general, cores south of Sumatra appear to contain more ash layers than cores taken further east. In summary the subduction zone around Sunda Strait as well as different environment conditions were observed in the Indian Ocean off West Java and the Southern Sumatra as a result of this project. ACKNOWLEDGMENT We gratefully thank to Prof.Dr. Thoby Mutis, Rector of Trisakti University, Ir.H. Moch.Thamrin, Dean of Faculty of Mineral Technology, and Dr.Ir. Indroyono Soesilo, MSc, the deputy chairman of BPPT. We would like to give special thanks to Prof.Dr. B.Buttkus from Geophysik Meeres und Polarforschung, Prof.Dr. Chriatian Reichert from Geophysikalische Forschung, and Prof.Dr. Helmut Beiersdorf and M. Wiedicke from Geologicshe Forschung which is provided us for funding and the opportunity for training and data processing on the data of GINCO in Germany, and especially appreciate of using the available geological and geophysical data that acquired R/V Sonne through the GINCO project. We thank to the colleagues of Marine Geology group and Geophysic group, who are help us patiently during the training and data processing in BGR Hannover, Germany. REFERENCES CITED Beirsdorf, H., and all participants, 2001. GINCO, Geoscientific investigations along the active convergence zone between the eastern Eurasian and Indo Australian plates, Summary and Synthesis RV Sonne Cruise so-137 139, and Final Report Cruise SO-139, BGR, Annex I-VII, Hannover, Germany, p. 1-18. Beirsdorf, H. 1999. Introduction, Implementation of Cruise SO-139, in Cruise Report, Sonne Cruise SO139, Geoscientific investigations along the active convergence zone between the eastern Eurasian and Indo Australian plates off Indonesia (GINCO 3), BGR, Hannover, Germany, p. 1-5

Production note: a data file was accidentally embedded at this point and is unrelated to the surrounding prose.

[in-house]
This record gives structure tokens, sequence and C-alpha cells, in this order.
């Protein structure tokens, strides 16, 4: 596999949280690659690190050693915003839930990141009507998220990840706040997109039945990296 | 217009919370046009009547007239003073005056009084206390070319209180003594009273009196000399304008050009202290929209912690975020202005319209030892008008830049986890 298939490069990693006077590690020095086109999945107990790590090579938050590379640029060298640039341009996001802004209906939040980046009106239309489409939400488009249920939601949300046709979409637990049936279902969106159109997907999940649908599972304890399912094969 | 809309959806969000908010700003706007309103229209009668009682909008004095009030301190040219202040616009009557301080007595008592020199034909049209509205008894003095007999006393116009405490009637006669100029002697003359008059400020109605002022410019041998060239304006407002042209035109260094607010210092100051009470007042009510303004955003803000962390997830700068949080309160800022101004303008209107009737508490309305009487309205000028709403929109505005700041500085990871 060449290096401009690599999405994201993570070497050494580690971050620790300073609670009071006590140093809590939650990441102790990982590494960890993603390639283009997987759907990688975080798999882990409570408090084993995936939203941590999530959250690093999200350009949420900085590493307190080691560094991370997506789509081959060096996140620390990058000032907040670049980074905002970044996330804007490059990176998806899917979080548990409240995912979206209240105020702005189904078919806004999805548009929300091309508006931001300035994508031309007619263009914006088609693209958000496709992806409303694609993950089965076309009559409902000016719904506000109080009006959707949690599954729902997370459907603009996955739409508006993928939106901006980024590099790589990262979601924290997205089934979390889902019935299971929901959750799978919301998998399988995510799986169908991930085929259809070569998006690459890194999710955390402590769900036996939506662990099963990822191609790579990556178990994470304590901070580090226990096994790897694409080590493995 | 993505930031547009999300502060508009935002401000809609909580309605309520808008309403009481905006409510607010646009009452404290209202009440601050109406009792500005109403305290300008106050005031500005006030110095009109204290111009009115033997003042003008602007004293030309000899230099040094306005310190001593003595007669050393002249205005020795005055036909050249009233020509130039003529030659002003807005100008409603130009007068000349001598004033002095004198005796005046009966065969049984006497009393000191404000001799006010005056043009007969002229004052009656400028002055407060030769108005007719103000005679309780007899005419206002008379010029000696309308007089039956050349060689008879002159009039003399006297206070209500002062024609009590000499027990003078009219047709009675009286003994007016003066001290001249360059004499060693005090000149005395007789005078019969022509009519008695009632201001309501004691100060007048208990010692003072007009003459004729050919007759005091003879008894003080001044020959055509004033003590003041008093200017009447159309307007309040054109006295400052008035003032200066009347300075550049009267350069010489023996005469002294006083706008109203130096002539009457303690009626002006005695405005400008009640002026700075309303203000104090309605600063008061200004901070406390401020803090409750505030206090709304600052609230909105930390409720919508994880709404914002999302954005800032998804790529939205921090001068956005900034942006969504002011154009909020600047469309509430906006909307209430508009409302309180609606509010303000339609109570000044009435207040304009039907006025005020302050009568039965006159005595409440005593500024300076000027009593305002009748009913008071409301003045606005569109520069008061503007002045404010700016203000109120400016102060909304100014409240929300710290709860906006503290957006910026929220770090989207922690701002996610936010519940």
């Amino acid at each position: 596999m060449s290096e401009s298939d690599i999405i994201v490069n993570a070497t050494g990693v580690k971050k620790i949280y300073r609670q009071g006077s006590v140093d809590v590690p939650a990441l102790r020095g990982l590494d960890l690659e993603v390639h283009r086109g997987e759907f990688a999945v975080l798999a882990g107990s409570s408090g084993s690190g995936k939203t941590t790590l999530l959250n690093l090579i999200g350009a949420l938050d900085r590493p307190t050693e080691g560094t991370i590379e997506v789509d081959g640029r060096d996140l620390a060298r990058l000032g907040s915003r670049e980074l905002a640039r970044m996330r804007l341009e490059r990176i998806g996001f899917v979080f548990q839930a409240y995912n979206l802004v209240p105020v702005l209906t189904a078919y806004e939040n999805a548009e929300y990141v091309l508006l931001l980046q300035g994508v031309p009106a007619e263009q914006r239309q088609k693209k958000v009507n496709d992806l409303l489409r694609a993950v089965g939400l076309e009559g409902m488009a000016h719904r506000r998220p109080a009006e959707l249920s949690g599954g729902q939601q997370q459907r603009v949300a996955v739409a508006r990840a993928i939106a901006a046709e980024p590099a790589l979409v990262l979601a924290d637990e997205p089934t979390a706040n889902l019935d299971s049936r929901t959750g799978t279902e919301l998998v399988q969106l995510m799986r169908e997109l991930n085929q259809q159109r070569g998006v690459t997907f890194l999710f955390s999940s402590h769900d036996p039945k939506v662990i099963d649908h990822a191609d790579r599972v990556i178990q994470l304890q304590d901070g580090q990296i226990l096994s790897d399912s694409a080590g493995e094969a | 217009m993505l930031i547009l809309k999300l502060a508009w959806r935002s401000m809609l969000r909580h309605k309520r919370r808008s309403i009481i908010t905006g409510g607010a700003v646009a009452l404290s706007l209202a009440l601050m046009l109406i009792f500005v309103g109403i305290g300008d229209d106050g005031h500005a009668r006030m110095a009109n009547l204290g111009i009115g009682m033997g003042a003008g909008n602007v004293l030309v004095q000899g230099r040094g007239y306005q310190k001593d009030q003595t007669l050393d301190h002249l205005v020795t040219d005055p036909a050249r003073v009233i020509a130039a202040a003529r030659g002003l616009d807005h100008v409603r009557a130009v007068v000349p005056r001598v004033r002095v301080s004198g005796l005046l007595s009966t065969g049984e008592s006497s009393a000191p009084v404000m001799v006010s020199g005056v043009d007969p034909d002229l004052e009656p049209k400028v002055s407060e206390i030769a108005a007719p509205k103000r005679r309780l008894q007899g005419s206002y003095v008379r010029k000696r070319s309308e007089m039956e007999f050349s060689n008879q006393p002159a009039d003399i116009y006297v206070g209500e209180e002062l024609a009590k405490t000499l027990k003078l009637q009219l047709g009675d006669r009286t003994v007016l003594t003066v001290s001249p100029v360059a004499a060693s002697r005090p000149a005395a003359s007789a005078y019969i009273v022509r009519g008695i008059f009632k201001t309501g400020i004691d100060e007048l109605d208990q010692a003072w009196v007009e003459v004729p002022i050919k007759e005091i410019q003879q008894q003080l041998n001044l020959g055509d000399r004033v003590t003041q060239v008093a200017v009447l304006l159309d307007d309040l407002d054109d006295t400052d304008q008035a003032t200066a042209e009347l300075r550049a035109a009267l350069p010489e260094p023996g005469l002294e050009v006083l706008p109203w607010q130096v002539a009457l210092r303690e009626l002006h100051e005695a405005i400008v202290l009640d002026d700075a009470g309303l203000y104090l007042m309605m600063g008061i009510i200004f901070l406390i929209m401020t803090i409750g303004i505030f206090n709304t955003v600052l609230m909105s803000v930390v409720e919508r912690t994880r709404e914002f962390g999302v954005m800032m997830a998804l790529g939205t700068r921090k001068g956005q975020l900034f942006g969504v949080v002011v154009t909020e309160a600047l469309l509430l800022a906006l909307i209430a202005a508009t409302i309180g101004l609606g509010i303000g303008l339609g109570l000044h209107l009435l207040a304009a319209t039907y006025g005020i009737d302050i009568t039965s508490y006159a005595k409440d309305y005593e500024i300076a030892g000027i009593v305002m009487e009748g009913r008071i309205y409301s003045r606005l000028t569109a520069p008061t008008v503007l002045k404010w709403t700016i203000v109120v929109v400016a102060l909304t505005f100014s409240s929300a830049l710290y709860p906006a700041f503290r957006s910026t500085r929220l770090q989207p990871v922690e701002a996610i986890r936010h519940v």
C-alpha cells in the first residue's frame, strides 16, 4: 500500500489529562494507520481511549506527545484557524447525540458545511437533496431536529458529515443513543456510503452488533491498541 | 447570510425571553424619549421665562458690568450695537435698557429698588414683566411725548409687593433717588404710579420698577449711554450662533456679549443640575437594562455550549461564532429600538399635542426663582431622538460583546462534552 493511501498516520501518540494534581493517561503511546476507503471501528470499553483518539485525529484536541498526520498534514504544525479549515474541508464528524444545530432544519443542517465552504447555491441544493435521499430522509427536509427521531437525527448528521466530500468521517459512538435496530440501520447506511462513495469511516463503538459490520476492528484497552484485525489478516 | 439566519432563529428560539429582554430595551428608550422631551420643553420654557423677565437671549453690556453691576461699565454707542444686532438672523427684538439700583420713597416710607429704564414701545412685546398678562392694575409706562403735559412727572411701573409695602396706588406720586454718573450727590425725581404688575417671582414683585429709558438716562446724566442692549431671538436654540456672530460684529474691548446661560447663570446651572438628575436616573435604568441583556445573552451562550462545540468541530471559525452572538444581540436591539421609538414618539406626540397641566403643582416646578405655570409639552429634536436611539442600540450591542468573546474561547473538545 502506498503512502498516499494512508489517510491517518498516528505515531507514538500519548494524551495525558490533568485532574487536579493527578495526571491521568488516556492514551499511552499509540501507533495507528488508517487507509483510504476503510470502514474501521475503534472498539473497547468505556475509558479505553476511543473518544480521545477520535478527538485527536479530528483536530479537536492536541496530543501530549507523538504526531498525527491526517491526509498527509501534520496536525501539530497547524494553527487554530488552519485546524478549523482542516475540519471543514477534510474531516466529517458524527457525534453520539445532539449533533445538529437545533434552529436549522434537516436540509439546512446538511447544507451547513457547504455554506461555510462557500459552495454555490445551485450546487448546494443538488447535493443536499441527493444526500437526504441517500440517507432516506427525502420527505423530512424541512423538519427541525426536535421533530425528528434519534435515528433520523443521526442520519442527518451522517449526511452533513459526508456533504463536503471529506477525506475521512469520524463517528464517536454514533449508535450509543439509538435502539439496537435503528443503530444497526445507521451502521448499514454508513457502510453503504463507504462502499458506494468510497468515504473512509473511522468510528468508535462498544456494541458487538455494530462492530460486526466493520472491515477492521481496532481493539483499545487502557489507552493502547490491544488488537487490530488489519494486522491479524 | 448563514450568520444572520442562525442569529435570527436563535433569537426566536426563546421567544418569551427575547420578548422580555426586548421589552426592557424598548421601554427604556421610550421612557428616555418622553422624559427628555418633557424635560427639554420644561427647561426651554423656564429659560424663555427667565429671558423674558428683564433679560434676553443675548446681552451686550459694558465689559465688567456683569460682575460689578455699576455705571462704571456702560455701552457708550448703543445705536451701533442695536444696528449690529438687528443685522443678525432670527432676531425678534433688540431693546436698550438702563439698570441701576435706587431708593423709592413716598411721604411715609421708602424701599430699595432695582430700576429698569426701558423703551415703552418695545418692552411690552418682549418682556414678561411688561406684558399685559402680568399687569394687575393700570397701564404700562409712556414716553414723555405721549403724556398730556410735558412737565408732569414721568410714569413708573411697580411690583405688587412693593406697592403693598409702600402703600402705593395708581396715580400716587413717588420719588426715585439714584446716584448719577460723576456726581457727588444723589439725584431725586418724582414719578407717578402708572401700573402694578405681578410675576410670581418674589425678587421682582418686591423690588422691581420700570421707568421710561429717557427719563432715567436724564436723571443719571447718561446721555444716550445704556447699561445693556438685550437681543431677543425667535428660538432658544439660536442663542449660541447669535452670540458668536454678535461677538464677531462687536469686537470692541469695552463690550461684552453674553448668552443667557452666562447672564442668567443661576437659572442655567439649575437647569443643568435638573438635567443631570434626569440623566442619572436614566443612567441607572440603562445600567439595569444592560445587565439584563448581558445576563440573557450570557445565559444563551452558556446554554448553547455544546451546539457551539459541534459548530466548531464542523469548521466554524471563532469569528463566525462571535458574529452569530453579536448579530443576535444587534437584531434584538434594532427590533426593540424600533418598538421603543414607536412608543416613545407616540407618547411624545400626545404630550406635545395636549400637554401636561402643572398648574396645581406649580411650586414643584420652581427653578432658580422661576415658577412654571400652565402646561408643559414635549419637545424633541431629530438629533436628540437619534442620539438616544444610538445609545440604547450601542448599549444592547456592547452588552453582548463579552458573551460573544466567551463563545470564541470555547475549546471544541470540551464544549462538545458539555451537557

Flueh, E., Schreckenberger, B., Bialas, J. and Shipboard scientific party, 1999. FS SONNE Cruise Report SO138- GINCO-2 GEOMAR Report, 81, ISSN0936-5788, 333p. Ghose, R., Yoshioka, S. and Oike, K, 1990. Threedimensional numerical simulation of the subduction dynamic in the Sunda arc region, Southeast Asia Tectonophysics, v. 181, p. 223-255. Hamilton, W., 1988. Plate tectonics and island arcs. Geol. Soc. A. Bull, v. 100, p. 1503-1527. Kieckhefer, R.M., Shor, G.G. Jr, Curray, J. R., Sugiarta, W., and Hehuwat, F., 1980. Seismic refraction studies of the Sunda trench and forearc basin, Journal of Geophysical Research, v. 85, p. 863-889. Wiedicke, M., Sahling, H., Delisle, G., Faber E., Neben, S., Beiersdorf, H., Marchig, V., Weiss, W., Von Mirbach, N., and Afiat, A., 2002. Characteristics of an active vent in the fore-arc basin of the Sunda Arc, Indonesia, Marine Geology, v. 184, p. 121-141. Wiedicke, M., Weiss, W., Udrekh, Premana Haryadi, and Steinmann, 1999. Geological Sampling and Core Logging, in Cruise Report, Sonne Cruise SO-139, Geoscientific investigations along the active convergence zone between the eastern Eurasian and Indo Australian plates off Indonesia (GINCO 3), BGR, Hannover, Germany, p. 63-73. Reichert, C., and GINCO Scientific party, 1999. Geoscientific investigations on the active convergence zone between the east Eurasian and Indo-Australian plates along Indonesia (GINCO 1), Cruise Report, SONNE Cruise SO 137. -BGR, unpublished report, archives no. 118844, 141 p.

Figure 1 - Plate tectonic situation and the morphology of Subduction zone in Indian Ocean off West Java and the Southern Sumatra (Kieckhefer, et.al, 1980 and Wiedickie, 2002)

Figure 2 - Satellite image of Location of Research area including bathymetry (in m).

Figure 3 - Comparison of the measured free-air gravity anomalies (ship-based) and derived from satellite altimetry along line S0137-12/12A (Reichert et al., 1999).

Figure 4 - Diagram of carbonate content from S-139 88 SL (West Java). and SO-139 74 KL (South Sumatra).